This study was designed to characterize the effects of low doses (0.5-5 ng) of pro-inflammatory cytokines, interleukin-1 beta (IL-1β), interleukin-6 (IL-6), and tumor necrosis factor (TNF), on the neural activity of dorsal root ganglion (DRG) in rats. The purpose of this study was to examine the effects of cytokines (IL-1β, IL-6, and TNF) on the somatosensory neural response of DRG. The release of inflammatory cytokines by an injured disc may play a critical role in pain production at nerve endings, axons, and nerve cell bodies. Herniated disc tissue has been shown to release IL-1β, IL-6, TNF, and other algesic chemicals. Their effects on nerve endings in disc and adjacent tissue may lead to low back pain and their effects on dorsal root axons and ganglia may lead to sciatica. Exposed lumbar DRGs were investigated by electrophysiologic techniques. Sham (mineral oil), control (carrier solution), or IL-1β, IL-6, or TNF at doses of 0.5, 1, and 5 ng were applied over the DRG. Baseline discharge rates as well as mechanosensitivity of the DRG and peripheral receptive fields were evaluated over 30 min. Applications of IL-1β at 1 ng resulted in an increase in the discharge rate, 5 ng resulted in an increased mechanosensitivity of the DRG in group II units. Similarly, after 1 ng TNF applications, group II units also showed an increase in mechanosensitivity of DRG and peripheral receptive fields. At low doses IL-1β and TNF sensitization of receptive fields were observed. The responses observed in the group II units indicate that a sub-population of afferent units might have long-term effects modifying the sensory input to the central nervous system. This study provides added evidence to the role of cytokines in modulating afferent activity following inflammation.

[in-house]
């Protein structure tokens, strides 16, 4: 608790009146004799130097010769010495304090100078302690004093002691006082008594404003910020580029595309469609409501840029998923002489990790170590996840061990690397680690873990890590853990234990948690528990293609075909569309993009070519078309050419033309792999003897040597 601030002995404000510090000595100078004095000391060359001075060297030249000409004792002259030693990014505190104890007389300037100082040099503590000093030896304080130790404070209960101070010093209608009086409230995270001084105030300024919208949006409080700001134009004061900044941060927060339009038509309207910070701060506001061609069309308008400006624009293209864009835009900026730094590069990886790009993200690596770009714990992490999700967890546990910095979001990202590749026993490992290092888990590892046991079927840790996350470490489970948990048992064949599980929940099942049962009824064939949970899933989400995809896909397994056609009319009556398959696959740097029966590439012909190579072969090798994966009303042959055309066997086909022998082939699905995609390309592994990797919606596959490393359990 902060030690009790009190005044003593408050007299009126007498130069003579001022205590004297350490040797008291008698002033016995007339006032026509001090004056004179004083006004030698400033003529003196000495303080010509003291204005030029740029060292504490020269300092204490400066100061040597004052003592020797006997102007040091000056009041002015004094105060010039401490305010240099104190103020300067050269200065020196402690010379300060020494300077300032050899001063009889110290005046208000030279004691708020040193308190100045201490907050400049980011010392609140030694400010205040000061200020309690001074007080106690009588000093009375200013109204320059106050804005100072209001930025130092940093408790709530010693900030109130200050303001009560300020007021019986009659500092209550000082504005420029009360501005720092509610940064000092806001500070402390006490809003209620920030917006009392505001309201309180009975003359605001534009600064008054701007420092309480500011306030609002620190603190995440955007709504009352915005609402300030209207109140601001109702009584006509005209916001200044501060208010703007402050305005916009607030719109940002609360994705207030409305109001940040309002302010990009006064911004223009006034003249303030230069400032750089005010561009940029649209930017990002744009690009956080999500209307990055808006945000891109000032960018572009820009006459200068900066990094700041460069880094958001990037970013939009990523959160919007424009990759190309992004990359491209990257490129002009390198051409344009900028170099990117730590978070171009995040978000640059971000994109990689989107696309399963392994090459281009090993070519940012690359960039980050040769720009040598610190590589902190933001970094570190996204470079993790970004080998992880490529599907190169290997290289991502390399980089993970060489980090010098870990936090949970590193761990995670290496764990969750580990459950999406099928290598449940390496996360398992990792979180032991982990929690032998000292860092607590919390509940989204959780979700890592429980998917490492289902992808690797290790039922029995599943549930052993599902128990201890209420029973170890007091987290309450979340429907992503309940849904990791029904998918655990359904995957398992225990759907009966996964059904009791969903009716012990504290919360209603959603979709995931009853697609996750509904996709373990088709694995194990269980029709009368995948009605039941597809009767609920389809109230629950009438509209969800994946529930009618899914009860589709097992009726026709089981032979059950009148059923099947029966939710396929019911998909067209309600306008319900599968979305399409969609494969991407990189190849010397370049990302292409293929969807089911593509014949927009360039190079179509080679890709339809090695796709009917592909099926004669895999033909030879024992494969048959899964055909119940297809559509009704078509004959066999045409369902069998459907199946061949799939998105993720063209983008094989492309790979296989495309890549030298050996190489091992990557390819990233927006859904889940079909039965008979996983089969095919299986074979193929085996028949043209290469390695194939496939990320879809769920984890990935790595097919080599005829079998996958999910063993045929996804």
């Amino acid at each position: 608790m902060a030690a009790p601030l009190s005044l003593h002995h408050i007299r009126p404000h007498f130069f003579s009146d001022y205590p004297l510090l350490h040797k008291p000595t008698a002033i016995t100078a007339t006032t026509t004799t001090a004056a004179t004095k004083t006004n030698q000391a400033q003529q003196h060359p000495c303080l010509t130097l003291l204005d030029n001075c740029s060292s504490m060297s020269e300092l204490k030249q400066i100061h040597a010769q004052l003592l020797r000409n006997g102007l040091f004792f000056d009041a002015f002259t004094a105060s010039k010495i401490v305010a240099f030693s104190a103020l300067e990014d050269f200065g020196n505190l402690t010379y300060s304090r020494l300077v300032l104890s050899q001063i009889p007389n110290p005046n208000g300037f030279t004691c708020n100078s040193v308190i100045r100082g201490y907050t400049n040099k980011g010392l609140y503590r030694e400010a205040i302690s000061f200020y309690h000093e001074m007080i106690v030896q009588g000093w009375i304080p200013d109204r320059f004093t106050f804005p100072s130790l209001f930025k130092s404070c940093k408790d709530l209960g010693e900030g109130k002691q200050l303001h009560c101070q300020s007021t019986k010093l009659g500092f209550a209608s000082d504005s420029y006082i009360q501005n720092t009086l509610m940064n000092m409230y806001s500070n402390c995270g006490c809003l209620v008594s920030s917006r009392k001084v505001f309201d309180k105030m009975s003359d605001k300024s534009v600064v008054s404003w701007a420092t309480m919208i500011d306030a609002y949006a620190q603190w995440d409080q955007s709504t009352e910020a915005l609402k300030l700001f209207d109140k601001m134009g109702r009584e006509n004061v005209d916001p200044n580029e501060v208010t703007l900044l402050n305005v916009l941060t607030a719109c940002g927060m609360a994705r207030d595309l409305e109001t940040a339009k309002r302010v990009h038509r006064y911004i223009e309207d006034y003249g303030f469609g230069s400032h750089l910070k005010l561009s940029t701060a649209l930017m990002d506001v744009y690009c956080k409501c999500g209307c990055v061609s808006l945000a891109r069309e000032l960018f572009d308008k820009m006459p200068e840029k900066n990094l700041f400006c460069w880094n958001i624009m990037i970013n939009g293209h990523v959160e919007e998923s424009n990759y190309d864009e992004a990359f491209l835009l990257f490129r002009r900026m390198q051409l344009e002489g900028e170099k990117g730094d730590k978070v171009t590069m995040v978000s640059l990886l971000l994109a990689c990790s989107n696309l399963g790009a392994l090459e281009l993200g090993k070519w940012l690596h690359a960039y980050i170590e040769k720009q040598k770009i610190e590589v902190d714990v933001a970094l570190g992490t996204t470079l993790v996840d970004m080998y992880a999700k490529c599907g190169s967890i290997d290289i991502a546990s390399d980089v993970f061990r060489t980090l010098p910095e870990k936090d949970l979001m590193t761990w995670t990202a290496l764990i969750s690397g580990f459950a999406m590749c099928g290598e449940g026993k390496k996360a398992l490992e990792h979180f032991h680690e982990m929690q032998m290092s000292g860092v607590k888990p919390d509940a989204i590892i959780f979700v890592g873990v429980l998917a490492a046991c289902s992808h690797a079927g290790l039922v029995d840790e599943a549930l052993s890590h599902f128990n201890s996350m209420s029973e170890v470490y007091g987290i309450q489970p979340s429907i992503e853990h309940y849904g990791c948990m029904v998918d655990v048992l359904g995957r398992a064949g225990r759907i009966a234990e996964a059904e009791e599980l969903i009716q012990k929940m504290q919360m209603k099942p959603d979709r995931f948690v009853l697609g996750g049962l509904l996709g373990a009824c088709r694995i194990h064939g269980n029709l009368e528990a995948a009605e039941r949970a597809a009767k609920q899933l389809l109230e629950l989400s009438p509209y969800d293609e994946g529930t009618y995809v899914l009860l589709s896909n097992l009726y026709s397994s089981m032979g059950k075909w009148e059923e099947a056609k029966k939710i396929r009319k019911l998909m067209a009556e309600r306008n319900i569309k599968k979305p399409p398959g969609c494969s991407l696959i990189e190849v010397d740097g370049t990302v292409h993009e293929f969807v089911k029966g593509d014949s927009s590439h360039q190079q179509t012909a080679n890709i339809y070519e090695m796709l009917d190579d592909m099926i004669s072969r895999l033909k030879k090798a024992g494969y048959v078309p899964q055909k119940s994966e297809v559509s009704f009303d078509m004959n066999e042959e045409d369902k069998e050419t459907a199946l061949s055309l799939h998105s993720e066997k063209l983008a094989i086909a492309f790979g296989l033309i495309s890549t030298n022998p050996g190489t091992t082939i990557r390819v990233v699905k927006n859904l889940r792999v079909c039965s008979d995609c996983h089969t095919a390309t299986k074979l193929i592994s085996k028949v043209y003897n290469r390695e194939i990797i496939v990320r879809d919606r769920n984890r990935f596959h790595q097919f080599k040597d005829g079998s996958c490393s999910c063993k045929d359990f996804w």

- Dorsal root ganglion
- Interleukin-1 beta
- Tumor necrosis factor
ASJC Scopus subject areas
- Orthopedics and Sports Medicine